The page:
Here I live in this old ugly room, behind
this noncommittal door that locks, and
this stingy window that opens to the flat
near wall, where I look out to see the
If this is metaphor, and I am room, then
let me tell you more…
I am the hallway and the stairs that I
trust myself to climb; I am the mirror
and the wall; the ceiling light and bed;
I am the sleep; I am the hour after hour,
and the rent I pay.
If you are curious, and I have need to
Then I collect old curiosities and more;
I gather evidence of theft; the souvenirs
of crime and fear; all compromise and
promise; all surrender that gives in.
If you are horrified, or do not care…
I have no news for you. I am this cold
and ugly room; this noncommittal door
that locks, and this mean window opened
to the flat near wall where I look out and
see the shadows pass.
THE DIMENSIONLESS SUMMER
(After "Calm Morning", 1904, Frank Weston Benson, 1862-1951)
Time is but the/stream I go a-fishing in./Robust art.
—Henry David Thoreau (1817-1852)
Shall we remember what was—or what we almost
recall, out of nostalgia,
or the old comfort of boredom.
We had no edge.
We had not lived beyond the now—
the cinema of our minds,
made of movie-lore and imagination.
We should have noticed
Everything was smaller then.
We were never dramatic.
Everything was enough.
Even the yearning.
Practice proved nothing.
There was always enough day
to go around:
the calm horizon, the rippleless blue water
—the small, floating boats we trusted,
the yellow, gathering sky—
the easy silences that stayed unbroken all this time.
(first pub. in Ekphrasis, 2008)
stiff and brown
she could not
of what season
instead of tears,
or some moment
meant to keep
forever in its joy,
in her winter book
and leave no trace
(first pub. in Acorn, 1997)
THIS TRAIL OF NOSTALGIA
this trail of nostalgia
going into a wood
a trail of crumbs
oh, blue sorrow
I see you there
I am coming
I am hungry too
and late to everything
oh, faint remembering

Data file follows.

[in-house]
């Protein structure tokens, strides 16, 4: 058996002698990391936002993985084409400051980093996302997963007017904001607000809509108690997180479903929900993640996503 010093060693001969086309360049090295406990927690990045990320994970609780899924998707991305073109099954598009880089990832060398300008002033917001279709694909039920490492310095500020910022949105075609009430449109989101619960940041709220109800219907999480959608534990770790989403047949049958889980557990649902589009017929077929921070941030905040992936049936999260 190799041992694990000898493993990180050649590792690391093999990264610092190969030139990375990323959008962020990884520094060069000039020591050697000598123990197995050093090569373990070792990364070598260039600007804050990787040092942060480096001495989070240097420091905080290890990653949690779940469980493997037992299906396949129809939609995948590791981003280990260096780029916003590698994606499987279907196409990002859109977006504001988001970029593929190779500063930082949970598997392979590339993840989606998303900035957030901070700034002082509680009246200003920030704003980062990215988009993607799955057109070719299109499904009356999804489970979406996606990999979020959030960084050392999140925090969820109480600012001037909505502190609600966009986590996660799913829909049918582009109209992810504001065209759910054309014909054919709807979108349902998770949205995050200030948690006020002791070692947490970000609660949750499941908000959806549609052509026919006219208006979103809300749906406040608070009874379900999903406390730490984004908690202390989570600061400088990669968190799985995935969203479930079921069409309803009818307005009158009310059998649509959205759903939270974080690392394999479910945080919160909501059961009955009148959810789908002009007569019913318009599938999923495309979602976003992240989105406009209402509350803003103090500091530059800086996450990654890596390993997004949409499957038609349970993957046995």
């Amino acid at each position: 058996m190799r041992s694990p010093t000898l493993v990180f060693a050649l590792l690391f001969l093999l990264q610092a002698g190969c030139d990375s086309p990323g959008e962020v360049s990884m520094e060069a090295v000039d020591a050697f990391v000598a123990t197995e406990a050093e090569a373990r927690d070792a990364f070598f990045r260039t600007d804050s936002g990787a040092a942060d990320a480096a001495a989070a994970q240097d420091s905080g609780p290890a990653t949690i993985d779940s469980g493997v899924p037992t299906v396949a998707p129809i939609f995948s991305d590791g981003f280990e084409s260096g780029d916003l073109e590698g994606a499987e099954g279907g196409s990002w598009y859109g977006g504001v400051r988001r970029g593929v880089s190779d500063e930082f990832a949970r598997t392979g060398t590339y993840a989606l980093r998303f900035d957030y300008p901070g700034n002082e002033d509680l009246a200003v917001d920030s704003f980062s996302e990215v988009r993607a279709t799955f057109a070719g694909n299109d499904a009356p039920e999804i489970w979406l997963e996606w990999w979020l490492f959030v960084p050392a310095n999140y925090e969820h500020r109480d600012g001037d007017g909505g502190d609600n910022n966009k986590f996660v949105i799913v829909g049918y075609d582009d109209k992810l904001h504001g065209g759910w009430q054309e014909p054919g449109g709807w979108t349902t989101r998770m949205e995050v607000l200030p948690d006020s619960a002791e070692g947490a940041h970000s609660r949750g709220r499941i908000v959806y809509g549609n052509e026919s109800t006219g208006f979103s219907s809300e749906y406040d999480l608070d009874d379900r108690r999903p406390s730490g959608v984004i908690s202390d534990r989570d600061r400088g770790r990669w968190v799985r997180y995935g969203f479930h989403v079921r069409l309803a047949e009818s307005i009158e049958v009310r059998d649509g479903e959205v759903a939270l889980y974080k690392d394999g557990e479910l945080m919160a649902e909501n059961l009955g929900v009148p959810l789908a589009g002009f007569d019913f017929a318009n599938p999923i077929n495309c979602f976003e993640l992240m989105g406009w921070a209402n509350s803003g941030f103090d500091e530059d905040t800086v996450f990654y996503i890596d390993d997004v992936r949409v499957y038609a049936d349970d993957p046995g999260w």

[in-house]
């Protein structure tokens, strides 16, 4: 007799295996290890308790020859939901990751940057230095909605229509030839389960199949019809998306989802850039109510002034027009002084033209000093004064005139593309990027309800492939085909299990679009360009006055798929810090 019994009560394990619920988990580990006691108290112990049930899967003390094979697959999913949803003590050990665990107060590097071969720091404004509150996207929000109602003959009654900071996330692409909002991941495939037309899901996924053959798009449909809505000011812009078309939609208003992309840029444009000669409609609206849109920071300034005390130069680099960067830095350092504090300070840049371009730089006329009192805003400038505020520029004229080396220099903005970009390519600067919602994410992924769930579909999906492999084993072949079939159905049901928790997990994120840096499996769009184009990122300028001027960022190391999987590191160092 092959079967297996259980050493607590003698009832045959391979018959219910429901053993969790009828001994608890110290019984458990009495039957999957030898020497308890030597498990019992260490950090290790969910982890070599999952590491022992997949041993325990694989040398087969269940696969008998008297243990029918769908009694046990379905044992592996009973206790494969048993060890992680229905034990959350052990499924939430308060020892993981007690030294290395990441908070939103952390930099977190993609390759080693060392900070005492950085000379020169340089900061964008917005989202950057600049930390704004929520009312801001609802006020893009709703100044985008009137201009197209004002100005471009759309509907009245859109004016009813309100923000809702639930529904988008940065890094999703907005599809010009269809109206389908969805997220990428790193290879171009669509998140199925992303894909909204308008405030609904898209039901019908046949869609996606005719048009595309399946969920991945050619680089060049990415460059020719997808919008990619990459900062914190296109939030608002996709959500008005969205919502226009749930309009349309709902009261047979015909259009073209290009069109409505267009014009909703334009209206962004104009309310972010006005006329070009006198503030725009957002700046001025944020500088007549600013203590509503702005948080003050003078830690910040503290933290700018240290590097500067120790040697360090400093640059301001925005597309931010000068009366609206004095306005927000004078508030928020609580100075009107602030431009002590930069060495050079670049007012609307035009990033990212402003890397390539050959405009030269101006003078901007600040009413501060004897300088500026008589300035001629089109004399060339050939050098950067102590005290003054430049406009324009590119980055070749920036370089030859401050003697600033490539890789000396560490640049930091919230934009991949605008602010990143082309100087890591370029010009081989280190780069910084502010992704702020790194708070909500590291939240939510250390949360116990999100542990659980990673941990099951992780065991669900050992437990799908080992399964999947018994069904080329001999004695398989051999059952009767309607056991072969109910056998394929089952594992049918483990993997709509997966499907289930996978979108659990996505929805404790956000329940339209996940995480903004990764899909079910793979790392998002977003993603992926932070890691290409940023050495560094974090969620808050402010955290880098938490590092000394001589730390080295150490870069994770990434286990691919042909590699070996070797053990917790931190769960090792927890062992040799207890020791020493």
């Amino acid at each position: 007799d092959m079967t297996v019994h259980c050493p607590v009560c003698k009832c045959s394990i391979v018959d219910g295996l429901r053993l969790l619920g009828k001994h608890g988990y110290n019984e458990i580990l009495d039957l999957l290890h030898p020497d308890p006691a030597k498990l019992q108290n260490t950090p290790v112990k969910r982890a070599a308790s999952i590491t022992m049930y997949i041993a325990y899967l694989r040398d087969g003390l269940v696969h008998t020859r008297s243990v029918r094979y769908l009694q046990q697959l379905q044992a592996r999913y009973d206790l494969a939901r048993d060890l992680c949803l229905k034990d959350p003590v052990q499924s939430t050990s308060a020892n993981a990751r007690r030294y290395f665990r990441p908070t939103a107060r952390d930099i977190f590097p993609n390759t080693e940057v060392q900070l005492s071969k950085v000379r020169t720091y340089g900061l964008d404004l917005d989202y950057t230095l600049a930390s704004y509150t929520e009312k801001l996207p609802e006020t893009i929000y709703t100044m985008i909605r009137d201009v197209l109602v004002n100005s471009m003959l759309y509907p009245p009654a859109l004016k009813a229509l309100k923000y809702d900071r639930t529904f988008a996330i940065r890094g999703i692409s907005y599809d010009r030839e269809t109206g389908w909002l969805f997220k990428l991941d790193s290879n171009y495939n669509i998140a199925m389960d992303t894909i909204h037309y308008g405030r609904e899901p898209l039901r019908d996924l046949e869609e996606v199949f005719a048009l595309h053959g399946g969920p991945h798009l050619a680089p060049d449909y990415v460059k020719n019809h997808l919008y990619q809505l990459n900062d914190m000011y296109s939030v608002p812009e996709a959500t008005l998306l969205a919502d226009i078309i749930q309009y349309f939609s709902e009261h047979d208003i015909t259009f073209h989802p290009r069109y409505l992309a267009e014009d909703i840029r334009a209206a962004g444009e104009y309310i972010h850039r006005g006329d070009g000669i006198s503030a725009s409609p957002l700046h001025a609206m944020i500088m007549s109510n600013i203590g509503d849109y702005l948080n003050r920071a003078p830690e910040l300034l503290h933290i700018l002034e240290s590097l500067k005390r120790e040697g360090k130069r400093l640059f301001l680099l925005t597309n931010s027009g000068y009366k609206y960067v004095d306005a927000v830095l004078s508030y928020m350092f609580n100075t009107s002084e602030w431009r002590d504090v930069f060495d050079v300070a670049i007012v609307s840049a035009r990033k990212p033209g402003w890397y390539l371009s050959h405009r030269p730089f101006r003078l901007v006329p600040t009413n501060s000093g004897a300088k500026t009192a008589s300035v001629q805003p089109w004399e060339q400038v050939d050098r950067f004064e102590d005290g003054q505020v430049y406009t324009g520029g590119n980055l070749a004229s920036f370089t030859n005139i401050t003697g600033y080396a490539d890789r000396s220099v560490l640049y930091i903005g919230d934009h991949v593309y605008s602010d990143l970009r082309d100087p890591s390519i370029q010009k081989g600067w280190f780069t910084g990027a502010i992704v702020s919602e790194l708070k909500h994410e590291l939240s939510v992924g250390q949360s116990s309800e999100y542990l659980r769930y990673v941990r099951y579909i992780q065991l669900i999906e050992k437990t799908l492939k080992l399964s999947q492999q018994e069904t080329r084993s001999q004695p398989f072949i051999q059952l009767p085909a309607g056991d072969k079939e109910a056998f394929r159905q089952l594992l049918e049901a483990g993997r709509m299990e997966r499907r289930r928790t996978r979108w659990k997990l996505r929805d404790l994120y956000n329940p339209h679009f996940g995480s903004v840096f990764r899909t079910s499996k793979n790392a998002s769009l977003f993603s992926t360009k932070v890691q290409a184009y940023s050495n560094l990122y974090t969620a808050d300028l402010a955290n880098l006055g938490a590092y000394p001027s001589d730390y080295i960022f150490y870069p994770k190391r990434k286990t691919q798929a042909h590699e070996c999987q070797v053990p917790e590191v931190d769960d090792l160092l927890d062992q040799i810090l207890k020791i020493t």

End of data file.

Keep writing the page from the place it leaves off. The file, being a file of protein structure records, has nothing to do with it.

do not fade
I am bringing my
weeping and my love
my tears will be left
to be misunderstood . . .
I must know you again,
nothing in life
are you there
are you true
or am I in
the land of trickery
and any time
(first pub. in Yarrow, 1991)
IN MOTHER’S COUNTRY
taking my own picture
standing behind my camera
in transparent fantasy
a mockery of substance
now in flowers
now in lamps
now in a turning of curious faces
I am held
in the time of this
in her country
where she has returned
and I have come
to be with her
my fame is held
in moments where I
paused for brief souvenirs of myself
marveling at my album of selves
each one with the same serious look
what do I seek
an arrangement of years
to remember each small finding:
Yes, this one . . .
this one is me . . .
(first pub. in Poets’ Guild, 1996)
We lean into
each other’s voices.
Now we are hewn
out of shadow
Help me remember
of this moment.
Hold me in the merging.
What is ours that we will
try not to lose?
What can we save?
Are you real?
Are we meant to stay
in this state
of fragile adoration?
Your face is in the flowers.
Ghosts of birds
are almost singing.
What am I to do
with the lost expression
on my face?
The intensity of light
until it too
Your eyes are closing.
Now we are becoming
of each other.
Now we are released
from the shudder
of some vast window
of possessive light,
gathering back its glare,
as if we had become
in some frozen moment
like a future souvenir.
THE LEAVES IN JAMES WRIGHT’S BOOK
I found a leaf in a book, pressed backwards,
its tiny yellow veins defined against the
soft flat green of its perfect shape. I don’t know
why that makes me sad—small keepsake, fragile
now, that I did not want to take from the page
it came to know, nor deprive the page of the leaf.
How could I dare to misarrange so much?
What did I know of such importance? Its com-
panion, the other leaf, waited to be found—
the patient one—more perfect than the first;
all its points matched, both sides of it the same,
a mirror to itself. If they came from the same tree,
they did not tell me. I only wondered briefly.
My admiration was humble.
My touch gentle. Such a strange reverence.
OF YOUR LIFE:
(Reading Alain Bosquet)
A walk through the mystery that is sold here,
make it your own.
Buy it now
Pay any price. Take it home with you.
It is real enough
to walk at your side like a beautiful woman.
Name it nostalgia; it will love you.
It will slip its arm around your waist
and walk in harmony with you.
It will not miss its show window where
it lived in admiration.
Name it souvenir.
It will be all you have to remember.
SOUVENIR STONES ~
Stones in a bottle
on a sunny windowsill,
stones from the river
the bottle kept filled
with tap-water so the stones
still feel the river.
(first pub. in Poets' Forum Magazine, 2002)
Our thanks to Joyce Odam for her fine poems and pix today! For more info about ZenTangles, see